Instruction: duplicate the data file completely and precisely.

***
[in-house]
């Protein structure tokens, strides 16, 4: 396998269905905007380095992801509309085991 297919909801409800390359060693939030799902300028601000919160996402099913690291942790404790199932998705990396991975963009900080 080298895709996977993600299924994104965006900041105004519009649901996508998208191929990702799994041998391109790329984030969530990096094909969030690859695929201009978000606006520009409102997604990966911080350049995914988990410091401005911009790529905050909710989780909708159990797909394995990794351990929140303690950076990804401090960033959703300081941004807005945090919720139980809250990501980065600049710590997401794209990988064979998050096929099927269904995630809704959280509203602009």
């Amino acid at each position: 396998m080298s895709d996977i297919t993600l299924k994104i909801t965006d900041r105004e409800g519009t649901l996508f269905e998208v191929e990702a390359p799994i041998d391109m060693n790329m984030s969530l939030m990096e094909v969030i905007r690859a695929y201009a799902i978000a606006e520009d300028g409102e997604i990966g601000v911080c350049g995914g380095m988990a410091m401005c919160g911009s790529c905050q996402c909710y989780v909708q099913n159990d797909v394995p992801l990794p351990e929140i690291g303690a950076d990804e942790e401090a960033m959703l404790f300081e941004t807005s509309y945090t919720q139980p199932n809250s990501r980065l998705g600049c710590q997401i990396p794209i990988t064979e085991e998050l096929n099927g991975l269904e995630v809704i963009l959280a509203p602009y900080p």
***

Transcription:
[in-house]
């Protein structure tokens, strides 16, 4: 396998269905905007380095992801509309085991 297919909801409800390359060693939030799902300028601000919160996402099913690291942790404790199932998705990396991975963009900080 080298895709996977993600299924994104965006900041105004519009649901996508998208191929990702799994041998391109790329984030969530990096094909969030690859695929201009978000606006520009409102997604990966911080350049995914988990410091401005911009790529905050909710989780909708159990797909394995990794351990929140303690950076990804401090960033959703300081941004807005945090919720139980809250990501980065600049710590997401794209990988064979998050096929099927269904995630809704959280509203602009």
């Amino acid at each position: 396998m080298s895709d996977i297919t993600l299924k994104i909801t965006d900041r105004e409800g519009t649901l996508f269905e998208v191929e990702a390359p799994i041998d391109m060693n790329m984030s969530l939030m990096e094909v969030i905007r690859a695929y201009a799902i978000a606006e520009d300028g409102e997604i990966g601000v911080c350049g995914g380095m988990a410091m401005c919160g911009s790529c905050q996402c909710y989780v909708q099913n159990d797909v394995p992801l990794p351990e929140i690291g303690a950076d990804e942790e401090a960033m959703l404790f300081e941004t807005s509309y945090t919720q139980p199932n809250s990501r980065l998705g600049c710590q997401i990396p794209i990988t064979e085991e998050l096929n099927g991975l269904e995630v809704i963009l959280a509203p602009y900080p």